The sawmills of three major Canadian lumber producers are expected to enjoy brisk orders this year, especially as housing markets in the United States perk up.
West Fraser Timber Co. Ltd., Canfor Corp. and International Forest Products Ltd., which report their fourth-quarter results this week, have regained their swagger during the long road to recovery over the past four years.
B.C. Interior sawmills operated by West Fraser, Canfor and Interfor are working their way through limited timber inventories that must be processed after mountain pine beetles decimated forests in the region, but there is an abundance of wood supply in the U.S. Southeast, said Mark Kennedy, an analyst with CIBC World Markets Inc.
Interfor will release its fourth-quarter earnings on Thursday, while West Fraser and Canfor will announce their financial results on Friday. Analysts forecast the three Vancouver-based companies will generate impressive margins for earnings before interest, taxes, depreciation and amortization (EBITDA) because lumber prices climbed sharply in the final quarter of 2012.
West Fraser's U.S. operations are in Texas and seven U.S. southeastern states – Arkansas, Louisiana, Alabama, Georgia, North Carolina, South Carolina and Florida. Canfor, which has mills in North Carolina and South Carolina, recently disclosed it will expand its mill in Conway, S.C., to boost the production of southern yellow pine products this summer.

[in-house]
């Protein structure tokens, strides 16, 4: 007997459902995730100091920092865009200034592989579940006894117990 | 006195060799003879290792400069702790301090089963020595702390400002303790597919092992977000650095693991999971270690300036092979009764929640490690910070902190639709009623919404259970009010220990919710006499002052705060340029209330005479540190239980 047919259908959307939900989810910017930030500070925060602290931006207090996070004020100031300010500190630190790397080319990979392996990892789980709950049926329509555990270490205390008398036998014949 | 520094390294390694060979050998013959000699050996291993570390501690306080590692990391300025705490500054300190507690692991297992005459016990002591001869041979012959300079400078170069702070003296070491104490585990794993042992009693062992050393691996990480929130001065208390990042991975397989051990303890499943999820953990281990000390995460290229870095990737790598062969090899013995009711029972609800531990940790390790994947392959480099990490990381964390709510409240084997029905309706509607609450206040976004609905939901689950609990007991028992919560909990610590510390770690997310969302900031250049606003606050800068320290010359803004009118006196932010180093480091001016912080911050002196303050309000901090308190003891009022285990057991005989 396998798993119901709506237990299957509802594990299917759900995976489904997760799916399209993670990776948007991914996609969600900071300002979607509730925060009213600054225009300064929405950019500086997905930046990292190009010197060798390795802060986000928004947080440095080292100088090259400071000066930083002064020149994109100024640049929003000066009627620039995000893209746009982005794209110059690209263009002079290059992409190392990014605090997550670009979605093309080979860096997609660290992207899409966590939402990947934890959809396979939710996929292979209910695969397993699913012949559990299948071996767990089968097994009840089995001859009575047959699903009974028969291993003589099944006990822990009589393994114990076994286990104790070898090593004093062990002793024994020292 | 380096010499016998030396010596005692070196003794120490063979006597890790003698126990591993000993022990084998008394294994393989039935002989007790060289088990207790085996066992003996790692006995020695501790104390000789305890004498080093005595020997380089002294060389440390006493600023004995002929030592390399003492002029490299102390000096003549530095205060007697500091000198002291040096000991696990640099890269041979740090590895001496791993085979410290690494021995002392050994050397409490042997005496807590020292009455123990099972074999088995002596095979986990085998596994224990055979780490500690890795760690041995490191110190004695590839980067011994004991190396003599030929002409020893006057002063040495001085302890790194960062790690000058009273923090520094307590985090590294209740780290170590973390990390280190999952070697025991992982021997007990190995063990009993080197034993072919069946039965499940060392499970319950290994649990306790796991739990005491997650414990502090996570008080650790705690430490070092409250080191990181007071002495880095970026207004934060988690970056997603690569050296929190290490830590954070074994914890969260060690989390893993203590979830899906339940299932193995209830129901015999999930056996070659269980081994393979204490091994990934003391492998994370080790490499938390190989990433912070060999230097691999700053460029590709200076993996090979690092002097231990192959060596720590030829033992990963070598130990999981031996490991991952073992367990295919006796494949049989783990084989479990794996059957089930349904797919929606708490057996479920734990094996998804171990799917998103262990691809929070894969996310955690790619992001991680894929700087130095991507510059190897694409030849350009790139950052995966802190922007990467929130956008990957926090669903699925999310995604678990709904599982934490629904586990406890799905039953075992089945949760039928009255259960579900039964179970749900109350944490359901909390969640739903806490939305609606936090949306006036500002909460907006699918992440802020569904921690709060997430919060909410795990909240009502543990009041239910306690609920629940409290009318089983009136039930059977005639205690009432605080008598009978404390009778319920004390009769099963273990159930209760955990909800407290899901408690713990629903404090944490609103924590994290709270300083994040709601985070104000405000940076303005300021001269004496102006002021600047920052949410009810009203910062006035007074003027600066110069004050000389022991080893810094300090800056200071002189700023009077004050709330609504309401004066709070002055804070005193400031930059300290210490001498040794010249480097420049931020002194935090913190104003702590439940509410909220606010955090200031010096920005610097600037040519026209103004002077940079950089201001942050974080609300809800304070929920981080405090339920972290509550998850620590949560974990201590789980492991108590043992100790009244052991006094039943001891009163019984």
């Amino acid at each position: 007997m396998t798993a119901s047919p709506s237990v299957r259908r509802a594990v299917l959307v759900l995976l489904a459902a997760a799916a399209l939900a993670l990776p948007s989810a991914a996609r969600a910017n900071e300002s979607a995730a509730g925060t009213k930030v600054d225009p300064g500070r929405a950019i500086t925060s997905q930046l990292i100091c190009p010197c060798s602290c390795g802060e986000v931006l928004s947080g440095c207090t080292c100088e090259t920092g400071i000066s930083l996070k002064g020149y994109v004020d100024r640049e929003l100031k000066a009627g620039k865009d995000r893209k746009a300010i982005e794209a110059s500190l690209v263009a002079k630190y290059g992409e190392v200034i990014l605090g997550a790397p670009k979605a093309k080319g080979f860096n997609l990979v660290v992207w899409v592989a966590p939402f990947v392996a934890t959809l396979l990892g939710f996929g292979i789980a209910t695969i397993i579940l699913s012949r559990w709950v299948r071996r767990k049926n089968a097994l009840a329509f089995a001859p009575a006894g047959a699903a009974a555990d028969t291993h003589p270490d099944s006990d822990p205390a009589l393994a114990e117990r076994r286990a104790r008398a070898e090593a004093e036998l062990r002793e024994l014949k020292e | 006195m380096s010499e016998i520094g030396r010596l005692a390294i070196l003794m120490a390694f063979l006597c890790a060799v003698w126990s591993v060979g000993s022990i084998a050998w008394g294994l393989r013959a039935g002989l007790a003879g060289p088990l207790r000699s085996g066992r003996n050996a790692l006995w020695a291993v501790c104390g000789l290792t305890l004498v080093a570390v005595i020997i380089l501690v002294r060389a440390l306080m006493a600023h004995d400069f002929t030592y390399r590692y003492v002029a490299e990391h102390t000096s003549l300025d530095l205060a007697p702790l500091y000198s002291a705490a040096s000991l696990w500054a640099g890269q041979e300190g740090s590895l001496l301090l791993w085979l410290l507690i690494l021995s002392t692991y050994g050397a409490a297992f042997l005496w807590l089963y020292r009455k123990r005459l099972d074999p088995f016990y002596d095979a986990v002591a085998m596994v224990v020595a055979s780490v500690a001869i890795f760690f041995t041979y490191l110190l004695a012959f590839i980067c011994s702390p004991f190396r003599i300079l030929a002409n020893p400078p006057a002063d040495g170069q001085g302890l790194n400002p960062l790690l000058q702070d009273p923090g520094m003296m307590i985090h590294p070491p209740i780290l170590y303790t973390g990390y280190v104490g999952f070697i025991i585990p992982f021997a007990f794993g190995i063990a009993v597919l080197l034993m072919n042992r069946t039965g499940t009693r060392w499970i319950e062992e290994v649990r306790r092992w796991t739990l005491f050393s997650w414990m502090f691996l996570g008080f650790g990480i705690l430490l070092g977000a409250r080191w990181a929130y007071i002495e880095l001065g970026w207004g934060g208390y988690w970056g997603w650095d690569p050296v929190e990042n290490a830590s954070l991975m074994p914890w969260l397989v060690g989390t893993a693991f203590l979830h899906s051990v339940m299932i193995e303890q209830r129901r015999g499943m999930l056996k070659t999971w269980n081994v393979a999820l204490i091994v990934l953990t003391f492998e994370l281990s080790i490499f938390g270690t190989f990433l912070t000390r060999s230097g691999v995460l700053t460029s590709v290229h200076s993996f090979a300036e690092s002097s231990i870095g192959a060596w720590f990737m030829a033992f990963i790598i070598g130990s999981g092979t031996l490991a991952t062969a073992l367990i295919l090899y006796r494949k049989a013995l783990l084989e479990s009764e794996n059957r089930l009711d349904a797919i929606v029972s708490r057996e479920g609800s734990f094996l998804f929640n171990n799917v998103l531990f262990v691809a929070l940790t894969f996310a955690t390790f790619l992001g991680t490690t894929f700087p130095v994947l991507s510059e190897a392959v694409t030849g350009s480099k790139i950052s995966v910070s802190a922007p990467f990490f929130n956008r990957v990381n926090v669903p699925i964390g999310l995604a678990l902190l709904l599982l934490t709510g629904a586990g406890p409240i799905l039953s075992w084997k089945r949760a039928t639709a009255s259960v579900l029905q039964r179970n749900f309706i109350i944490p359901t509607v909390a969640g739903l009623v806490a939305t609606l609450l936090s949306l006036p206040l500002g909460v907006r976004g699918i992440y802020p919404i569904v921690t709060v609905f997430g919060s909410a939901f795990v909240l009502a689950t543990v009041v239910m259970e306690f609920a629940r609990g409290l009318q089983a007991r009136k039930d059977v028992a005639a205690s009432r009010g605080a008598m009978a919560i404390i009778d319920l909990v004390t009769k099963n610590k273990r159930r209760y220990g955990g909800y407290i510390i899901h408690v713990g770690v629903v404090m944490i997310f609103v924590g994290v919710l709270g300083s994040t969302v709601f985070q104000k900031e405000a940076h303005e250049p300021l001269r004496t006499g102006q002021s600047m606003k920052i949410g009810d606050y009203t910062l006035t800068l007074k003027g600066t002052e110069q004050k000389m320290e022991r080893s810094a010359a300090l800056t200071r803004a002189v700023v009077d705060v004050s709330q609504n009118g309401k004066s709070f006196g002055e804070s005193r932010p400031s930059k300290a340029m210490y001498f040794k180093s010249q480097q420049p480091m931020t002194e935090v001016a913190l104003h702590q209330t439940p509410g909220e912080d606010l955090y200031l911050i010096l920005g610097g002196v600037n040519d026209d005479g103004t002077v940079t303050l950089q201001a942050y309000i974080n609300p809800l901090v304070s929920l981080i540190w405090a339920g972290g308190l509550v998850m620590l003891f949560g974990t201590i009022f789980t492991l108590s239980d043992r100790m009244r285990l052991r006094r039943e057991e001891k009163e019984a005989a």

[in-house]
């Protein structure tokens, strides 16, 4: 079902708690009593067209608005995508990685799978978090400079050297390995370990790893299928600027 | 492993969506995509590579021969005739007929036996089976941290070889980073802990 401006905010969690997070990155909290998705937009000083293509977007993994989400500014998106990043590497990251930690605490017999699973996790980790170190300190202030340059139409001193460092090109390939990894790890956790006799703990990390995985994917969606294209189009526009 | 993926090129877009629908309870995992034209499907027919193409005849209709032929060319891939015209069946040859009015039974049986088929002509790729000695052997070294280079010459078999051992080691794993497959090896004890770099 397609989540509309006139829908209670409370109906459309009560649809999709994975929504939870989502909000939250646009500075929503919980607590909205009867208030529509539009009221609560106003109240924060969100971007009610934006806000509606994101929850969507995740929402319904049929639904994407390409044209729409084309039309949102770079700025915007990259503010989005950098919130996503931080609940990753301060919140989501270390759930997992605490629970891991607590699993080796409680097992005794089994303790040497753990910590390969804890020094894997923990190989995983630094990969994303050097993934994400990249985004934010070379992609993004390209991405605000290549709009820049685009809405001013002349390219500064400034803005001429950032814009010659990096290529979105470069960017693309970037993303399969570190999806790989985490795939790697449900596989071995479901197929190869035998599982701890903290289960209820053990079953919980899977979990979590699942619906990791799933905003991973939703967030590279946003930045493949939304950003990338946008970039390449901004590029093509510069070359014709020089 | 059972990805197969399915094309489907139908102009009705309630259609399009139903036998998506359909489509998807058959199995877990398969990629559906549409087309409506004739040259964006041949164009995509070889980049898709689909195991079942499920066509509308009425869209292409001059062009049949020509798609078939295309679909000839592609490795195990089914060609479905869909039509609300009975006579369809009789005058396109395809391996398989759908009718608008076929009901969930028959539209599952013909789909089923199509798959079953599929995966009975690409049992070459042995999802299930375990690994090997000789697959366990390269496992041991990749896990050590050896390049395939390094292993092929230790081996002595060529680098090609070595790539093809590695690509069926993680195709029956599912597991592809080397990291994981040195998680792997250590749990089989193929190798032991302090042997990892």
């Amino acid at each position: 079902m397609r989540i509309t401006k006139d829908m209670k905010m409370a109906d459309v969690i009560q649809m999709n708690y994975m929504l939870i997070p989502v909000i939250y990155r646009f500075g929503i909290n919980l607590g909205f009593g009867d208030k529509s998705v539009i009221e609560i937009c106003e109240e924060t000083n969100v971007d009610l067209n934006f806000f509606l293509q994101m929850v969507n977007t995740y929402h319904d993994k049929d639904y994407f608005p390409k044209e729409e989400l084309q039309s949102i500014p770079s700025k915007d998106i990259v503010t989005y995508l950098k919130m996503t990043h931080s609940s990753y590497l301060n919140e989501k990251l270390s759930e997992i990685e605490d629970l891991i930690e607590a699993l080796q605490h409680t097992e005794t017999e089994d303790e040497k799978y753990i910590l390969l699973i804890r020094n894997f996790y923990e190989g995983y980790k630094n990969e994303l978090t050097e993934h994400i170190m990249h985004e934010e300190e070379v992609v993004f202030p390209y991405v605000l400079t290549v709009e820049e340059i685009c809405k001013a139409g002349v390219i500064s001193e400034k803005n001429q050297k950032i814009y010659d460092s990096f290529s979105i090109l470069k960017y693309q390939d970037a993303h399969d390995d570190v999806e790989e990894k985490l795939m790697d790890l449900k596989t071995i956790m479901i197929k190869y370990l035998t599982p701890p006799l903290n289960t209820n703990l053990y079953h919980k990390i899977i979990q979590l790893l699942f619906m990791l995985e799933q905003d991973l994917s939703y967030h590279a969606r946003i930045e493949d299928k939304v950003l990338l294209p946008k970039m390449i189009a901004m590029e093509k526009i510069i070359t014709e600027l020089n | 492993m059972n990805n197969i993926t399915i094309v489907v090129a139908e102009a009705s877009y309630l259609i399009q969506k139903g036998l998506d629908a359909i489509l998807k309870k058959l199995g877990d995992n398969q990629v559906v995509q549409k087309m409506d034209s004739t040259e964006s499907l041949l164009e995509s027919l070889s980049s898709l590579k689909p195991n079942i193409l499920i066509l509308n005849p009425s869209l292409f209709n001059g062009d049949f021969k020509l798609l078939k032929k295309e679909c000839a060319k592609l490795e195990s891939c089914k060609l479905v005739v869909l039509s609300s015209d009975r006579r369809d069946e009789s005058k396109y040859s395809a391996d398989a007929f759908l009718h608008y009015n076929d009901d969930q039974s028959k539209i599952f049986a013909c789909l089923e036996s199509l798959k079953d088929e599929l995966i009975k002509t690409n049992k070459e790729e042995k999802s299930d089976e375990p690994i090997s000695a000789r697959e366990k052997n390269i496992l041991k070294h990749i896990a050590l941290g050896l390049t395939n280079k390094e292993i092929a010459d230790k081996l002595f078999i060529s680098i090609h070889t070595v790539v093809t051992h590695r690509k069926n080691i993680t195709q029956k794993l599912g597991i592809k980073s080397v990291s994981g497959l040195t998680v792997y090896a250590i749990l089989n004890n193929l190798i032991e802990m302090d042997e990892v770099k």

Interfor will be making its first foray into the U.S. Southeast in March, when it closes a deal to purchase three sawmills in Georgia.
With many U.S. mills located near key American south housing markets, it reduces transportation costs for moving lumber, Mr. Kennedy said. There were an estimated 780,000 U.S. housing starts in 2012, and he is forecasting 950,000 starts this year and 1.15 million in 2014.
Demand from China is expected to remain strong this year, helping keep prices at healthy levels for producers. Lumber cash prices for two-by-fours made from Western spruce, pine and fir were $382 (U.S.) for 1,000 board feet last week, up by one-third since October, according to data compiled by industry newsletter Madison's Lumber Reporter.
"I think this is a real recovery that we're in. This is an upswing that could last another four years or more," Mr. Kennedy said.